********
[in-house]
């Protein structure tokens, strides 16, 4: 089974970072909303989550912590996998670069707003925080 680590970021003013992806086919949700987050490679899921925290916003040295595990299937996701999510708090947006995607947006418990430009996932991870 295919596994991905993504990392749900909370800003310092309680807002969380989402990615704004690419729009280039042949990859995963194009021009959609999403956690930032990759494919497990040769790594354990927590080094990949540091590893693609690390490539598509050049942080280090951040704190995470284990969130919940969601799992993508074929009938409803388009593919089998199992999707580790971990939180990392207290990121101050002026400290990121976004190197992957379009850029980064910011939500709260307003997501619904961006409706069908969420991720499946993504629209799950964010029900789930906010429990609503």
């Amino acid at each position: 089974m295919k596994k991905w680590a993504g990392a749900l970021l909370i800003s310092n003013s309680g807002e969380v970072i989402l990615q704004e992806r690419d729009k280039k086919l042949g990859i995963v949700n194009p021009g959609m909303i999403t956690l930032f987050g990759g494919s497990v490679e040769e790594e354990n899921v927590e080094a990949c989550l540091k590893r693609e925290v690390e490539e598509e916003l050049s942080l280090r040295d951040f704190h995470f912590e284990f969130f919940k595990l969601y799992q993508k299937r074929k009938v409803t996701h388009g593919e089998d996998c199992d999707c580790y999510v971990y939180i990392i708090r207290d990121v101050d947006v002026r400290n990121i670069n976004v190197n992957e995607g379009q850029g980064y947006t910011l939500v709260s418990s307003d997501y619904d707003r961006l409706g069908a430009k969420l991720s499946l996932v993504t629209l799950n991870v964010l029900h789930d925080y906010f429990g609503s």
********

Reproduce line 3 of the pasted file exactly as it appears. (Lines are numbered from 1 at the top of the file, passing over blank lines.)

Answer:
């Amino acid at each position: 089974m295919k596994k991905w680590a993504g990392a749900l970021l909370i800003s310092n003013s309680g807002e969380v970072i989402l990615q704004e992806r690419d729009k280039k086919l042949g990859i995963v949700n194009p021009g959609m909303i999403t956690l930032f987050g990759g494919s497990v490679e040769e790594e354990n899921v927590e080094a990949c989550l540091k590893r693609e925290v690390e490539e598509e916003l050049s942080l280090r040295d951040f704190h995470f912590e284990f969130f919940k595990l969601y799992q993508k299937r074929k009938v409803t996701h388009g593919e089998d996998c199992d999707c580790y999510v971990y939180i990392i708090r207290d990121v101050d947006v002026r400290n990121i670069n976004v190197n992957e995607g379009q850029g980064y947006t910011l939500v709260s418990s307003d997501y619904d707003r961006l409706g069908a430009k969420l991720s499946l996932v993504t629209l799950n991870v964010l029900h789930d925080y906010f429990g609503s």